One of the finest examples of a stated and enforced standard is the specifications written for the automobile. Every aspect of the automobile is specified so that every manufacturer is required to provide the same features and quality. Every consumer can expect those same features and quality. It is a tribute to our society for having created and enforced these standards. Most people do not appreciate what this body of work does or why it is so important. The automobile industry is over 125 years old and it’s taken much of that time to sort out these standards.
Picture yourself driving down a busy highway at night. Before you are several hundred cars going in the same direction. What you see are rows and rows of red tail lights. That’s is to say not just any tail light but the red color specified under Title 49: Transportation, PART 571—FEDERAL MOTOR VEHICLE SAFETY STANDARDS, Subpart B. Looking down the highway you see each and every red tail light lens’ color matches every other precisely. Wow. When we glance down the road we can see in an instant that everyone is headed the same way. If one of those 100 cars were coming at us, we would spot that in an instant.
Imagine what we would see if there were no standards; if every automobile’s owner decided for his or herself what he wanted for a tail light color. Looking down the highway we would see something more like a Christmas tree then a column of red. Is the car ahead of you slowing or stopping? No one would know. Chaos would ensue.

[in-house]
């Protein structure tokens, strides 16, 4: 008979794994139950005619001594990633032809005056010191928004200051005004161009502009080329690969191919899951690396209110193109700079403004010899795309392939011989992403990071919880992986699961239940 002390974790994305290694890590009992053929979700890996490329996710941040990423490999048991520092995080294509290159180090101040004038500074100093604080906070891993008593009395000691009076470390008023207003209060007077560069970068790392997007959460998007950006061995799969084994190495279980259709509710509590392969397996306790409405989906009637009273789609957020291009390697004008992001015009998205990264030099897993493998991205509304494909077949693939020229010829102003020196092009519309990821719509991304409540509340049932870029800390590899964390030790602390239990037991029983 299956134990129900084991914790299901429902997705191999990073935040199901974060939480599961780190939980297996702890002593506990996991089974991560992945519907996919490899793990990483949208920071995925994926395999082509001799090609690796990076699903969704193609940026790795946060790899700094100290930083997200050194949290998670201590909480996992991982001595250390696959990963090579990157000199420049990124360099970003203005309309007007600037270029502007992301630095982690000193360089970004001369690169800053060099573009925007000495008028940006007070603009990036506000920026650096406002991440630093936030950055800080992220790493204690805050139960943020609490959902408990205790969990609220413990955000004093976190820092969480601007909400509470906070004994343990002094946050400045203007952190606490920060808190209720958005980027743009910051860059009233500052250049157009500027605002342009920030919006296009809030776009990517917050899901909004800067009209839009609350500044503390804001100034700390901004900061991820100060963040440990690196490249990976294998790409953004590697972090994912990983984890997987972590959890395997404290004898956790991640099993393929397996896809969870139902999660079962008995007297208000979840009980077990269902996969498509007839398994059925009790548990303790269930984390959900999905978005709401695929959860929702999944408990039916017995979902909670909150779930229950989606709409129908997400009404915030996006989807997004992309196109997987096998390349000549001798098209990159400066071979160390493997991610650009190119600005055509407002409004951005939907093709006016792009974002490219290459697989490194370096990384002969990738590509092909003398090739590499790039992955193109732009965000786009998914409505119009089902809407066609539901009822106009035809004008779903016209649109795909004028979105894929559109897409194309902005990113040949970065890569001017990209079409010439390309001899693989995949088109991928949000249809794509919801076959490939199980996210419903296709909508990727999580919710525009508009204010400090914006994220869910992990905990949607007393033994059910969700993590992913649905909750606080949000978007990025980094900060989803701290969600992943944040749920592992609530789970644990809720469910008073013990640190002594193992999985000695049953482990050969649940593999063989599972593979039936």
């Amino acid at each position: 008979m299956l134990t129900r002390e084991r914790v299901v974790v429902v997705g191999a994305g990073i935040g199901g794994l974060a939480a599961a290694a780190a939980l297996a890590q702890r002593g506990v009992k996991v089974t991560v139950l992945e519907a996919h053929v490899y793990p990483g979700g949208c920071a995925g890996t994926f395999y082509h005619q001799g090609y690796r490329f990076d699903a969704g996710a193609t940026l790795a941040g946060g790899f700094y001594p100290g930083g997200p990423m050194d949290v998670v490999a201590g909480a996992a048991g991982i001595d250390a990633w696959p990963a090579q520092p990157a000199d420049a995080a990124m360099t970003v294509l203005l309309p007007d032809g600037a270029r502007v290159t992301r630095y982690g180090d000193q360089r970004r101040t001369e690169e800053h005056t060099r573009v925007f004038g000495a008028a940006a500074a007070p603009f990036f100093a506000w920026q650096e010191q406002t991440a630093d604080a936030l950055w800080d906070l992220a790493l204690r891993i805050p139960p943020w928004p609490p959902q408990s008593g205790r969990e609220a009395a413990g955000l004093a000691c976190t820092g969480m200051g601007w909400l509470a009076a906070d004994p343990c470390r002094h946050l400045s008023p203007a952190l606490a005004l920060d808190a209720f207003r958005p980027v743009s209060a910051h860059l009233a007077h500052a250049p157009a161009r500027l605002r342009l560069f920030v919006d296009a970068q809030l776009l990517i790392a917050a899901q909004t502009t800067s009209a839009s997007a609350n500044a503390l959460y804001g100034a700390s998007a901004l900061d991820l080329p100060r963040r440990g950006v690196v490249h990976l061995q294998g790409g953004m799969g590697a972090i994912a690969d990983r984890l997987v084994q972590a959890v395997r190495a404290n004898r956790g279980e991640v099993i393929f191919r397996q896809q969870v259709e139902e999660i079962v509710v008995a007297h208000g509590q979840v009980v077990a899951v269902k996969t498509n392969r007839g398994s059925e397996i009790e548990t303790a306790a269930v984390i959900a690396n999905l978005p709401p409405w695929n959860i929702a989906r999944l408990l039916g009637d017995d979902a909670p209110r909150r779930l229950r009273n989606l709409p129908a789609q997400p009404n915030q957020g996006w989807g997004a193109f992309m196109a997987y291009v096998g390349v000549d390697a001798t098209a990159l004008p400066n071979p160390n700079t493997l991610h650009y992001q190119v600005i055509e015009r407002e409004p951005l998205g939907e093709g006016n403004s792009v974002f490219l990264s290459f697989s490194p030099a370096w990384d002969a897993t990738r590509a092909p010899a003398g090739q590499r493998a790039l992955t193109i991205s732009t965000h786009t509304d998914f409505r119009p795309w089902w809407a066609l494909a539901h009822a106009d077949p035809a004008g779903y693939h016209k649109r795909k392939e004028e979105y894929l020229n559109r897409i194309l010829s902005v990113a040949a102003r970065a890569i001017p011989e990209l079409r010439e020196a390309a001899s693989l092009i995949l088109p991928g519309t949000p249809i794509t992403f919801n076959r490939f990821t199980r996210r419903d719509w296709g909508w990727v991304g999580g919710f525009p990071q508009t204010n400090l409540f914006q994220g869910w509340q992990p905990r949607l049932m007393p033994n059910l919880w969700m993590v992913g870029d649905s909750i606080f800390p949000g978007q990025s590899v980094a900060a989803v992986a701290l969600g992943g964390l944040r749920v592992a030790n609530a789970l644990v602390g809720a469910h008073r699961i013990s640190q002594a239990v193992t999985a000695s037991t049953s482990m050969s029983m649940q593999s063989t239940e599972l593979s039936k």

New technologies take decades before manufacturers and consumers can agree on and set standards and rightly so. To set standards too quickly in the life cycle of a new technology means quashing inventiveness and creativity. To wait too long before setting standards allows the biggest players in the space monopolistic control over the marketplace which drives up prices and further limits choice and ultimately hurts consumers. Until standards are set and enforced that new space might behave like the wild West where anything goes. The law is slow to catch up to the reality of the times, too. Price gouging, failure to supply the promised value of a new product, and lack of truth in advertising are rampant. Misalignment of consumer expectations with manufacturer’s deliverables is common. The resultant feeling is one of mistrust and disappointment.
With cryptocurrencies, we’re experiencing the early days of a new technology, characterized by much of the same. There is a general feeling of mistrust and disappointment with software that doesn’t work as expressed or expected, and developers (the manufacturers, in this case) who are too quick to make promises and not experienced enough to understand why they should not cut corners or speed production in a trade-off with quality assurance and testing. Unfortunately, until standards are set and maintained, we can expect more of the same. Furthermore, standards take a long time before they are written and ratified. Until then, expect cryptocurrencies to feel like part of the wild, wild, West.